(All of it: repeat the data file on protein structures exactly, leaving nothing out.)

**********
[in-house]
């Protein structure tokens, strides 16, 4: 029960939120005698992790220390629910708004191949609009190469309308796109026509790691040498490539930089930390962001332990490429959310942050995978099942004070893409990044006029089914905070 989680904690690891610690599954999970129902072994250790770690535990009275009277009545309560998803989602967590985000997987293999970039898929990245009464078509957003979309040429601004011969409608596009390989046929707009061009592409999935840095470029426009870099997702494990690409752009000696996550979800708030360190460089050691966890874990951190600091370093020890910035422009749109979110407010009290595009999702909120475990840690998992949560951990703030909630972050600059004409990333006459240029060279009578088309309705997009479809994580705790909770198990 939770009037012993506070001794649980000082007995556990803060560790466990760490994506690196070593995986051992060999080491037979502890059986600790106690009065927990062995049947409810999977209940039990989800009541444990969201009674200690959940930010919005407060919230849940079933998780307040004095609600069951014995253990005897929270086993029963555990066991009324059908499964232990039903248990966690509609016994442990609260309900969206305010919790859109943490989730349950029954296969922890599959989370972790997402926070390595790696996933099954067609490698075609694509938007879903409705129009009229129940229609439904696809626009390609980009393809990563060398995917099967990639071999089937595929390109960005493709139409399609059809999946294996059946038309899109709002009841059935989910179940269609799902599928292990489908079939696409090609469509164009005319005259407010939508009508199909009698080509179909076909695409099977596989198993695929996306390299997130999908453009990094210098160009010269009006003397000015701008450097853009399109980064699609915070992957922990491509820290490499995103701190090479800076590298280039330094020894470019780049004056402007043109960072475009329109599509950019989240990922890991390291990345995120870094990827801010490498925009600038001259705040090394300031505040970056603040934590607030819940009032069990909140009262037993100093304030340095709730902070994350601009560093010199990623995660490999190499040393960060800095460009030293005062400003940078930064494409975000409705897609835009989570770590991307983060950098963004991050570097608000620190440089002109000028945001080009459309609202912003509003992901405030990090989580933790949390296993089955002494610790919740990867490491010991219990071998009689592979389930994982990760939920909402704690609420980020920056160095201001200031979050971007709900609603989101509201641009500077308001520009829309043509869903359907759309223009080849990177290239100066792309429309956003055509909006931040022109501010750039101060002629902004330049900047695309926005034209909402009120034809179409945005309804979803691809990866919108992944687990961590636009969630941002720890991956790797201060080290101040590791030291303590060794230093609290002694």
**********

[in-house]
């Protein structure tokens, strides 16, 4: 029960939120005698992790220390629910708004191949609009190469309308796109026509790691040498490539930089930390962001332990490429959310942050995978099942004070893409990044006029089914905070 989680904690690891610690599954999970129902072994250790770690535990009275009277009545309560998803989602967590985000997987293999970039898929990245009464078509957003979309040429601004011969409608596009390989046929707009061009592409999935840095470029426009870099997702494990690409752009000696996550979800708030360190460089050691966890874990951190600091370093020890910035422009749109979110407010009290595009999702909120475990840690998992949560951990703030909630972050600059004409990333006459240029060279009578088309309705997009479809994580705790909770198990 939770009037012993506070001794649980000082007995556990803060560790466990760490994506690196070593995986051992060999080491037979502890059986600790106690009065927990062995049947409810999977209940039990989800009541444990969201009674200690959940930010919005407060919230849940079933998780307040004095609600069951014995253990005897929270086993029963555990066991009324059908499964232990039903248990966690509609016994442990609260309900969206305010919790859109943490989730349950029954296969922890599959989370972790997402926070390595790696996933099954067609490698075609694509938007879903409705129009009229129940229609439904696809626009390609980009393809990563060398995917099967990639071999089937595929390109960005493709139409399609059809999946294996059946038309899109709002009841059935989910179940269609799902599928292990489908079939696409090609469509164009005319005259407010939508009508199909009698080509179909076909695409099977596989198993695929996306390299997130999908453009990094210098160009010269009006003397000015701008450097853009399109980064699609915070992957922990491509820290490499995103701190090479800076590298280039330094020894470019780049004056402007043109960072475009329109599509950019989240990922890991390291990345995120870094990827801010490498925009600038001259705040090394300031505040970056603040934590607030819940009032069990909140009262037993100093304030340095709730902070994350601009560093010199990623995660490999190499040393960060800095460009030293005062400003940078930064494409975000409705897609835009989570770590991307983060950098963004991050570097608000620190440089002109000028945001080009459309609202912003509003992901405030990090989580933790949390296993089955002494610790919740990867490491010991219990071998009689592979389930994982990760939920909402704690609420980020920056160095201001200031979050971007709900609603989101509201641009500077308001520009829309043509869903359907759309223009080849990177290239100066792309429309956003055509909006931040022109501010750039101060002629902004330049900047695309926005034209909402009120034809179409945005309804979803691809990866919108992944687990961590636009969630941002720890991956790797201060080290101040590791030291303590060794230093609290002694």